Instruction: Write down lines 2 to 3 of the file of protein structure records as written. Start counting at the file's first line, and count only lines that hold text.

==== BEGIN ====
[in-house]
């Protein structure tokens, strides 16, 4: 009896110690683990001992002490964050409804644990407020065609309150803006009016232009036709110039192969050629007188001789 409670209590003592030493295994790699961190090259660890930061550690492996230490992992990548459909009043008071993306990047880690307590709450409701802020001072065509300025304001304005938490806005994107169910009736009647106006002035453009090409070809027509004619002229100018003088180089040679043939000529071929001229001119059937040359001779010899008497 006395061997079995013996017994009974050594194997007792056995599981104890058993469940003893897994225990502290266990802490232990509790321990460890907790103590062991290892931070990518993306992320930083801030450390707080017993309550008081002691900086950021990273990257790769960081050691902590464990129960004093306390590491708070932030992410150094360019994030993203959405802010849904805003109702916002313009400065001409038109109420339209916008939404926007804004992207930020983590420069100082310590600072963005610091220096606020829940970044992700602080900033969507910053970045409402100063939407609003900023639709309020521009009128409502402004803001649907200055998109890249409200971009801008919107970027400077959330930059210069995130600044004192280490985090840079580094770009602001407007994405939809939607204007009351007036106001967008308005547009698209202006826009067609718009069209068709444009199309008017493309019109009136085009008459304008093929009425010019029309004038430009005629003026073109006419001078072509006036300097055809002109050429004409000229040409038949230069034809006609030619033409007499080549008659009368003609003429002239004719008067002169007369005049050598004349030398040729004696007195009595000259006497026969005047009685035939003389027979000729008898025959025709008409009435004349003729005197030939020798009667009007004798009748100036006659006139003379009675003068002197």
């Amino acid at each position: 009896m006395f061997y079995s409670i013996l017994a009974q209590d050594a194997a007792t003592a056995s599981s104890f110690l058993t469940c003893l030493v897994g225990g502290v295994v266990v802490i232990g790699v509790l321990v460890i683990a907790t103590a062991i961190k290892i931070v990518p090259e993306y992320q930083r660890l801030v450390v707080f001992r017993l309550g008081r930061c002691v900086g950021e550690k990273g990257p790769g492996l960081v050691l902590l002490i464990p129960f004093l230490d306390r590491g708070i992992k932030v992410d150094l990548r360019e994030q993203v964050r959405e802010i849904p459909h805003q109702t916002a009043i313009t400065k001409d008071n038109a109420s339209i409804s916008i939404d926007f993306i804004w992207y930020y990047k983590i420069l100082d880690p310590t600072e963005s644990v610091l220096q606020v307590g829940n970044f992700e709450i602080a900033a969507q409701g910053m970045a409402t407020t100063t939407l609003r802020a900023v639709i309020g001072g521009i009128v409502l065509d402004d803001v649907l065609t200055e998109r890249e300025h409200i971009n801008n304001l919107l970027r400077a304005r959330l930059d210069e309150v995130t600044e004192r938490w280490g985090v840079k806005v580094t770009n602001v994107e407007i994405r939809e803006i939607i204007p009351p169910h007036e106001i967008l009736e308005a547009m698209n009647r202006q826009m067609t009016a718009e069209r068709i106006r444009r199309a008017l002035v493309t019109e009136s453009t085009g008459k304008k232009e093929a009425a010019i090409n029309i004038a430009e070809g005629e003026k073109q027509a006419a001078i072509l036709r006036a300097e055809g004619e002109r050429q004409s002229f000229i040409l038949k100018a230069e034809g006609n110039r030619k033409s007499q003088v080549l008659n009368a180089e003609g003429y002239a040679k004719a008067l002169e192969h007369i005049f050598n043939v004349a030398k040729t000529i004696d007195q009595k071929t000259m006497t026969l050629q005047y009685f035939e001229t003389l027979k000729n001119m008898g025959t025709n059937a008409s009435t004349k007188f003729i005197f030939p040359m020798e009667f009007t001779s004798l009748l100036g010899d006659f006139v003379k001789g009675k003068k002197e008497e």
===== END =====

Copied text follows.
């Protein structure tokens, strides 16, 4: 009896110690683990001992002490964050409804644990407020065609309150803006009016232009036709110039192969050629007188001789 409670209590003592030493295994790699961190090259660890930061550690492996230490992992990548459909009043008071993306990047880690307590709450409701802020001072065509300025304001304005938490806005994107169910009736009647106006002035453009090409070809027509004619002229100018003088180089040679043939000529071929001229001119059937040359001779010899008497 006395061997079995013996017994009974050594194997007792056995599981104890058993469940003893897994225990502290266990802490232990509790321990460890907790103590062991290892931070990518993306992320930083801030450390707080017993309550008081002691900086950021990273990257790769960081050691902590464990129960004093306390590491708070932030992410150094360019994030993203959405802010849904805003109702916002313009400065001409038109109420339209916008939404926007804004992207930020983590420069100082310590600072963005610091220096606020829940970044992700602080900033969507910053970045409402100063939407609003900023639709309020521009009128409502402004803001649907200055998109890249409200971009801008919107970027400077959330930059210069995130600044004192280490985090840079580094770009602001407007994405939809939607204007009351007036106001967008308005547009698209202006826009067609718009069209068709444009199309008017493309019109009136085009008459304008093929009425010019029309004038430009005629003026073109006419001078072509006036300097055809002109050429004409000229040409038949230069034809006609030619033409007499080549008659009368003609003429002239004719008067002169007369005049050598004349030398040729004696007195009595000259006497026969005047009685035939003389027979000729008898025959025709008409009435004349003729005197030939020798009667009007004798009748100036006659006139003379009675003068002197």
């Amino acid at each position: 009896m006395f061997y079995s409670i013996l017994a009974q209590d050594a194997a007792t003592a056995s599981s104890f110690l058993t469940c003893l030493v897994g225990g502290v295994v266990v802490i232990g790699v509790l321990v460890i683990a907790t103590a062991i961190k290892i931070v990518p090259e993306y992320q930083r660890l801030v450390v707080f001992r017993l309550g008081r930061c002691v900086g950021e550690k990273g990257p790769g492996l960081v050691l902590l002490i464990p129960f004093l230490d306390r590491g708070i992992k932030v992410d150094l990548r360019e994030q993203v964050r959405e802010i849904p459909h805003q109702t916002a009043i313009t400065k001409d008071n038109a109420s339209i409804s916008i939404d926007f993306i804004w992207y930020y990047k983590i420069l100082d880690p310590t600072e963005s644990v610091l220096q606020v307590g829940n970044f992700e709450i602080a900033a969507q409701g910053m970045a409402t407020t100063t939407l609003r802020a900023v639709i309020g001072g521009i009128v409502l065509d402004d803001v649907l065609t200055e998109r890249e300025h409200i971009n801008n304001l919107l970027r400077a304005r959330l930059d210069e309150v995130t600044e004192r938490w280490g985090v840079k806005v580094t770009n602001v994107e407007i994405r939809e803006i939607i204007p009351p169910h007036e106001i967008l009736e308005a547009m698209n009647r202006q826009m067609t009016a718009e069209r068709i106006r444009r199309a008017l002035v493309t019109e009136s453009t085009g008459k304008k232009e093929a009425a010019i090409n029309i004038a430009e070809g005629e003026k073109q027509a006419a001078i072509l036709r006036a300097e055809g004619e002109r050429q004409s002229f000229i040409l038949k100018a230069e034809g006609n110039r030619k033409s007499q003088v080549l008659n009368a180089e003609g003429y002239a040679k004719a008067l002169e192969h007369i005049f050598n043939v004349a030398k040729t000529i004696d007195q009595k071929t000259m006497t026969l050629q005047y009685f035939e001229t003389l027979k000729n001119m008898g025959t025709n059937a008409s009435t004349k007188f003729i005197f030939p040359m020798e009667f009007t001779s004798l009748l100036g010899d006659f006139v003379k001789g009675k003068k002197e008497e």